# Filter micron rating

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#### 98Auburn

I'm sure this has been addressed already. I have a question on how NAPA and WIX show there bata rating. Lets say for a 1607 NAPA gold filter spec says bata 2/20=17/27. Does this mean at 2 microns a beta rating of 17 or 17 micron at a beta rating of 2?

This means at 2 microns the filter is (17-1)/17 or 0.941 or 94.1% efficient and at 20 microns the filter is (27-1)/27 or 0.963 or 96.3% efficient.

Make note of the colors of the numbers in "Beta 2/20=17/27". What this means is the filter is: 50% efficient (beta 2) at 17 microns and 95% efficient (beta 20) at 27 microns The KEY here is to know that red goes with red ... blue goes with blue. First set of numbers (2/20) are the beta numbers. Second set of numbers are the particle micron sizes. WIX and NAPA always use the 2/20 beta numbers (50% and 95% efficiency) in their beta specs.

Zee, I understand what you mean. I was hoping for the sake of filter efficiency the ratings would be the way Cowboy posted. Can anyone else confirm what Zee is saying?

Originally Posted By: 98Auburn
Zee, I understand what you mean. I was hoping for the sake of filter efficiency the ratings would be the way Cowboy posted. Can anyone else confirm what Zee is saying?
ZO6 is the beta man, I learned it from him and it's exactly the way he has it written. Just to add to it, if the first number is 2, think 1 over 2 or 1/2 = 50%, then subtract that from 100%, =50% efficient at the corresponding micron level. In the example above @ 17um. The 20 would be 1/20 or 5%, subtract from 100% = 95% @ 27um(ex. above). Another way to think of it is, the example media allows 5% of 27um particle size through. Imo, ZO's explantion using color seems an easy way to understand the beta #'s and how to decipher them.

ZO6 is correct. I had it wrong.

Here's some more info on Beta Ratio and how efficiency is calculated from the Beta Ratio. Beta Ratio = B Efficiency % = (B-1)/B x 100 Here are some Beta Ratio vs. Efficiencies. Beta Ratio -- Efficiency 2 -- 50.0 5 -- 80.0 10 -- 90.0 20 -- 95.0 30 -- 96.7 40 -- 97.5 50 -- 98.0 60 -- 98.3 70 -- 98.6 80 -- 98.8 90 -- 98.9 100 -- 99.0 200 -- 99.5 300 -- 99.7 500 -- 99.8 1000 -- 99.9 sayjac make some good points. Also, if you want to read up more about Beta Ratio, just Google it and you'll find lots of good info.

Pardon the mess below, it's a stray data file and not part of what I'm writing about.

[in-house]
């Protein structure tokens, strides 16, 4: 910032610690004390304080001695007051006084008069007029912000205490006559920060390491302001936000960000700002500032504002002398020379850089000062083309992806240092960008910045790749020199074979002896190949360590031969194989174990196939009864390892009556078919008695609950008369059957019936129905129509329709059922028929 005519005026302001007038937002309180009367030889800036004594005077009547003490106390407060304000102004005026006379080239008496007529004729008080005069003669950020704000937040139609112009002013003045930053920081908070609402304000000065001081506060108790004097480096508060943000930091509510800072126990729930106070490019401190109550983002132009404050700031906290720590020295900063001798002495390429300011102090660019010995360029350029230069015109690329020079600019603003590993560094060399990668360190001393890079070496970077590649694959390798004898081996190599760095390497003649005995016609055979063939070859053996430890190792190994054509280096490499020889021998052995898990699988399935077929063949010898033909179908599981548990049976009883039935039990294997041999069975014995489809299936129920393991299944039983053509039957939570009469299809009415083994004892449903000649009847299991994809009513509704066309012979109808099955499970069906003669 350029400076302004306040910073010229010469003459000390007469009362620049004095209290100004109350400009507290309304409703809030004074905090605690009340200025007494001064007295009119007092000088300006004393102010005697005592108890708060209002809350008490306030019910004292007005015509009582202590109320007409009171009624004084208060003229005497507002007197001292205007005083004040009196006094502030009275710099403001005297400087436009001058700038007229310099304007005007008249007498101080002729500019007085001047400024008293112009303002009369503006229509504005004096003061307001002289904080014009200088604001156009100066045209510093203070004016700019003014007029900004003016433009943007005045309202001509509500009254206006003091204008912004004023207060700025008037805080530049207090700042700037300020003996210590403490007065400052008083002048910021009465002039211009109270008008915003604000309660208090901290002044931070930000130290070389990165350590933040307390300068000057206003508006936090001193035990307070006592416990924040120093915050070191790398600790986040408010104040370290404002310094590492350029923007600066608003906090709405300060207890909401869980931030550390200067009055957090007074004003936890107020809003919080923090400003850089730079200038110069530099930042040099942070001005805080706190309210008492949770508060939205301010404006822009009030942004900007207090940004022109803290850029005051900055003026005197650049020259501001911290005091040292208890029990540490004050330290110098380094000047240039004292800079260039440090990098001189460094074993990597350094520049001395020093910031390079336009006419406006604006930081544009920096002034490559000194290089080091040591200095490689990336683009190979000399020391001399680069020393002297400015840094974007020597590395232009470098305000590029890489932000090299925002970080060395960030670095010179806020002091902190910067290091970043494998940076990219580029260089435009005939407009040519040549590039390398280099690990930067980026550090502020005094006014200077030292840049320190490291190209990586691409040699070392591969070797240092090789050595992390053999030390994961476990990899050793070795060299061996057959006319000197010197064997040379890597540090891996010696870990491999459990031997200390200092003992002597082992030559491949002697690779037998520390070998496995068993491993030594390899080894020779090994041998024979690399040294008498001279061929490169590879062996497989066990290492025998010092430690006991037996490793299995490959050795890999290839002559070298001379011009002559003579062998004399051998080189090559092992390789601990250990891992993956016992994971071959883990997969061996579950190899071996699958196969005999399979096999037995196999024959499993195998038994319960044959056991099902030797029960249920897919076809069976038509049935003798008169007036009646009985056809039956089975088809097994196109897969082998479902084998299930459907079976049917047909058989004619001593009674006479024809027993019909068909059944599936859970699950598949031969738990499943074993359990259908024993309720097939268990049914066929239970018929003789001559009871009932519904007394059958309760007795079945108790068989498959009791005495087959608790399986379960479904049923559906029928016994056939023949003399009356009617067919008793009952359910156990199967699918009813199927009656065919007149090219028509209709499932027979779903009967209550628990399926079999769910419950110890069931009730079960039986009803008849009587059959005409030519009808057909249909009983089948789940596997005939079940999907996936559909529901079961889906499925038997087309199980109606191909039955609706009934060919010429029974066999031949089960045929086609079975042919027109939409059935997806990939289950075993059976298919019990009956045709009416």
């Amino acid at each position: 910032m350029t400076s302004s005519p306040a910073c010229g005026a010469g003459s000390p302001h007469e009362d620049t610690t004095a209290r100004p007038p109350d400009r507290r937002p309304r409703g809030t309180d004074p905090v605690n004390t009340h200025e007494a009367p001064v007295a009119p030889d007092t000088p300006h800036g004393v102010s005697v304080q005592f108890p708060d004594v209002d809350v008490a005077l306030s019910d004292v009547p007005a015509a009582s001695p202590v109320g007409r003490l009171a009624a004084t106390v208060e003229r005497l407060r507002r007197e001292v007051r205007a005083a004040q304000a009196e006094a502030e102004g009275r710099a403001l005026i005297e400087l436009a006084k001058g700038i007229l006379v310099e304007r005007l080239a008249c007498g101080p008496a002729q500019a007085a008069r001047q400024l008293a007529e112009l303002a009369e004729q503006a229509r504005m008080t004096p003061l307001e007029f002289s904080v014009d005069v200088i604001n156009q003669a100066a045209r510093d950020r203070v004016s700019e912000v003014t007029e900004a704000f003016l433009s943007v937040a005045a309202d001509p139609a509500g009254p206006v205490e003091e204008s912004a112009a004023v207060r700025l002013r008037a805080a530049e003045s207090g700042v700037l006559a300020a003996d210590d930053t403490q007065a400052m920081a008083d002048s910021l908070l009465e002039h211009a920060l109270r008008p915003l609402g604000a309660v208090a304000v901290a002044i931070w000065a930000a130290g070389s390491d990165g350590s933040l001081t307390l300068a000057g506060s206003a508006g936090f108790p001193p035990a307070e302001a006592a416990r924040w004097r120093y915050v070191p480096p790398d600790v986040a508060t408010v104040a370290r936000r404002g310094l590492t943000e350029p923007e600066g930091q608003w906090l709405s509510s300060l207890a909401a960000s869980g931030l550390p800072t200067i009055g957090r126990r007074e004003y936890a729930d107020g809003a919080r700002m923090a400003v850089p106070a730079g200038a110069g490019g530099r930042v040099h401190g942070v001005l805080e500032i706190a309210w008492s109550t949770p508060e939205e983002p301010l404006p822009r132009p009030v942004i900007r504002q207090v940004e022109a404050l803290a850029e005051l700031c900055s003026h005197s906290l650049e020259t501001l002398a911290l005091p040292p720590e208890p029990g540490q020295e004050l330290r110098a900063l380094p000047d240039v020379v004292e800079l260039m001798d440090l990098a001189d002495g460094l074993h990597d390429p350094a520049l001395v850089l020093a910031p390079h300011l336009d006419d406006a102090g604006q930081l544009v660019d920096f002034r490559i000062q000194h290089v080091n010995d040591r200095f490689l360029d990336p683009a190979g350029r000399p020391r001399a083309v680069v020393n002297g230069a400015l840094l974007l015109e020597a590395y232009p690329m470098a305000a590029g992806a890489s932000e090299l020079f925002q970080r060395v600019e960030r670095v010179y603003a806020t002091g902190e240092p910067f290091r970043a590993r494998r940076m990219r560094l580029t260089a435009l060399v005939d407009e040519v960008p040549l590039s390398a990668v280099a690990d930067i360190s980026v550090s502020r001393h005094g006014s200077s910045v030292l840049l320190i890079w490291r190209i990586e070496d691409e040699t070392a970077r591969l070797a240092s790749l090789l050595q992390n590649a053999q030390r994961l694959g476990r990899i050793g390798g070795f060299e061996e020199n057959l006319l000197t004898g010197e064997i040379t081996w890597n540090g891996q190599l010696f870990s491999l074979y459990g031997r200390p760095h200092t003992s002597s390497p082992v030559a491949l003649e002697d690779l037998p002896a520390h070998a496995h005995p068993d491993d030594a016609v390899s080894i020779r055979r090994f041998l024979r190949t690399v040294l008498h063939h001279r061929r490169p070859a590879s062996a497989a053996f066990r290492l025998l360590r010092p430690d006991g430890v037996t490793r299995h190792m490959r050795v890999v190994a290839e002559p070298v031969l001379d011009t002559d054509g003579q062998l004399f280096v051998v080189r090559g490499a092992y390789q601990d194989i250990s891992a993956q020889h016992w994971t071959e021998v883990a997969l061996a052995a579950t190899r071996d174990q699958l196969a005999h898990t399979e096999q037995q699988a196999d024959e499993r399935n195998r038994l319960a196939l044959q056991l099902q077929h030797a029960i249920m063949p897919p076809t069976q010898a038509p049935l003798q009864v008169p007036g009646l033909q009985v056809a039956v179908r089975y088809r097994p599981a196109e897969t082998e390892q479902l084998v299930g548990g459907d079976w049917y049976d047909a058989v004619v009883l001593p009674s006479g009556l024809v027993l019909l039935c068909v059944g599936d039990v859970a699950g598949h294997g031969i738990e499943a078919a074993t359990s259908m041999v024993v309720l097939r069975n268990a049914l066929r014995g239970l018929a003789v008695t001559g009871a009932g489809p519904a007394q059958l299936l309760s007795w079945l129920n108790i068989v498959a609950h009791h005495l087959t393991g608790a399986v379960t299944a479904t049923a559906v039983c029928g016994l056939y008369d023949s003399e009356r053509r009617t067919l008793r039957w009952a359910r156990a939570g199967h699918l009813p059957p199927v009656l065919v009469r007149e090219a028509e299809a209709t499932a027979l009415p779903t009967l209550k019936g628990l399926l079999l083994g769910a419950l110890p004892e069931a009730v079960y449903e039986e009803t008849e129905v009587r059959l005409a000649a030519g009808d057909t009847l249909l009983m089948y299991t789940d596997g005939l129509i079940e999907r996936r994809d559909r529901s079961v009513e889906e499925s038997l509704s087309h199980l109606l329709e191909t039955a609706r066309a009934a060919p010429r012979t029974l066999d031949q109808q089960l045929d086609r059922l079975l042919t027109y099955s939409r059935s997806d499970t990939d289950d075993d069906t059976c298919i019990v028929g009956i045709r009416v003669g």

Plus, you need to know if the ratings are single pass or multi pass. If the filter removes 50% of the 17µ particles every pass, it would remove a much higher percentage with multiple passes of the fluid.

Originally Posted By: Ken2
Plus, you need to know if the ratings are single pass or multi pass. If the filter removes 50% of the 17µ particles every pass, it would remove a much higher percentage with multiple passes of the fluid.
True ... and to add, most filter makers these days test to ISO 4548-12 (I know Purolator does per their website info), which is a multi-pass test. Details below. The ":2000" means this test was established in year 2000. ISO 4548-12:2000 ---------------- Methods of test for full-flow lubricating oil filters for internal combustion engines -- Part 12: Filtration efficiency using particle counting, and contaminant retention capacity. This part of ISO 4548 specifies a multi-pass filtration test with continuous contaminant injection and using the online particle counting method for evaluating the performance of full-flow lubricating oil filters for internal combustion engines. The test procedure determines the contaminant capacity of a filter, its particulate removal characteristics and differential pressure. This test is intended for application to filter elements having a rated flow between 4 l/min and 600 l/min and with an efficiency of less than 99 % at a particle size greater than 10 microns.

Gentleman, thank you for the info. Another question for the pros. Caterpillar has a line of Ultra High Efficiency engine oil filters that claim to have an absolute rating of 10 micron. In my mind that would be a high quality full flow filter. part #244-4484 What do you think?

Originally Posted By: 98Auburn
Gentleman, thank you for the info. Another question for the pros. Caterpillar has a line of Ultra High Efficiency engine oil filters that claim to have an absolute rating of 10 micron. In my mind that would be a high quality full flow filter. part #244-4484 What do you think?
98.7% efficient at 10 microns is pretty good IMO. Read below. From Technical Service Bulletin 89-5R3a from the Filter Manufacturers Council. "The two most popular reported media ratings are a nominal micron rating (50%) and an absolute micron rating (98.7%). A nominal rating usually means the filter's media can capture a given percentage of particles of a stated size. For example, a filter might be said to have a nominal rating of 50% for particles 10 micrometers in size or larger. An absolute micron rating can be determined by single-pass or multi-pass testing and is usually obtained by passing a test fluid containing particles of a known size through a small, flat sheet of filter media. Any particles that pass through the media are captured and measured. An absolute rating is also expressed in the form of a percentage of the size of particles captured."

My information was wrong. Less than 15 micron absolute on the engine oil and less than 10 micron on hydrolic and transmission filters. Thats not a bad full flow filter with a bata rating of 75.

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